OAuth vulnerabilities on Booking.com could have resulted in account takeovers

OAuth vulnerabilities on Booking.com could have resulted in account takeovers

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Security researchers at Salt Security Inc. today released new threat research that highlights critical security flaws found on the website of popular hotel booking service Booking Holdings Inc.

The flaws were found in the way those who designed the Booking.com site implemented Open Authorization social-login functionality, potentially exposing any users logging into the site through their Facebook accounts. The OAuth misconfigurations could have allowed for large-scale account takeover of customers’ accounts and server compromise.

Although there’s no proof that bad actors had exploited the OAuth misconfigurations to gain access to customer accounts, the access could have resulted in severe consequences. Had they gained access, they could have manipulated platform users to gain complete control over user accounts, gained access to personal identifiable information and other sensitive user data stored by Booking.com, and performed actions on behalf of the user, such as booking or canceling reservations and ordering transportation services.

The researchers at Salt Labs, the research arm of Salt Security, have gone public with their findings to highlight the risks presented in OAuth implementations. Popular across websites and web services, OAuth lets users log into sites using their social media accounts in one click, instead of via “traditional” user registration and username and password authentication.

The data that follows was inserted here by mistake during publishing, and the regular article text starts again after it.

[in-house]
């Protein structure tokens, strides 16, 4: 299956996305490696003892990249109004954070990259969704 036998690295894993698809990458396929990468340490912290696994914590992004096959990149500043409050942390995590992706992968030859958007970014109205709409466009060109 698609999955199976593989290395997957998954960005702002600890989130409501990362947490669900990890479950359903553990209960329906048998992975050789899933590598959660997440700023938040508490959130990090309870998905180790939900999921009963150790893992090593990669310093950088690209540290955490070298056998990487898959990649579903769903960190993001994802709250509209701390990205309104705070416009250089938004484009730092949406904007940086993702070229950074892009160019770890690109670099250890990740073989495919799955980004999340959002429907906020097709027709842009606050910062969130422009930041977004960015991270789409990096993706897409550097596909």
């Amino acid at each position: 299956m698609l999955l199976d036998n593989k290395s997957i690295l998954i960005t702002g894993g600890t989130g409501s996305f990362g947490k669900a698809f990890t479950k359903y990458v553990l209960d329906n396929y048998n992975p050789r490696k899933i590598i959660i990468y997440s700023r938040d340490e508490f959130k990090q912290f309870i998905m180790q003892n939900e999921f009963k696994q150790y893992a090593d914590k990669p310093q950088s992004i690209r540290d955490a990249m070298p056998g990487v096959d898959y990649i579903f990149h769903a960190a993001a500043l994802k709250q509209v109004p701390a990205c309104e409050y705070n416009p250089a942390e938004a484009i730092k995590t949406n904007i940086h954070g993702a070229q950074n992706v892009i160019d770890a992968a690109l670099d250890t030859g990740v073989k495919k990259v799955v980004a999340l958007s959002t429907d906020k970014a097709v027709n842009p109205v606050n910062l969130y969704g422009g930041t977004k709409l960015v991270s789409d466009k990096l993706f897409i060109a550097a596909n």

OAuth provides users with a much easier experience in interacting with websites, but its complex technical back end can create security issues with the potential for exploitation, the researchers say.

The same OAuth vulnerabilities were also found on other sites owned and operated by Booking Holdings, including Kayak.com. Upon discovering the vulnerabilities, Salt Labs’ researchers followed coordinated disclosure practices with Booking.com and all issues were remediated swiftly.

“OAuth has quickly become the industry standard and is currently in use by hundreds of thousands of services around the world,” explained Yaniv Balmas, vice president of research at Salt Security. “As a result, misconfigurations of OAuth can have a significant impact on both companies and customers as they leave precious data exposed to bad actors.”

Balmas added that “security vulnerabilities can happen on any website, and as a result of rapid scaling, many organizations remain unaware of the myriad of security risks that exist within their platforms.”

Image: Ivan Radic/Flickr

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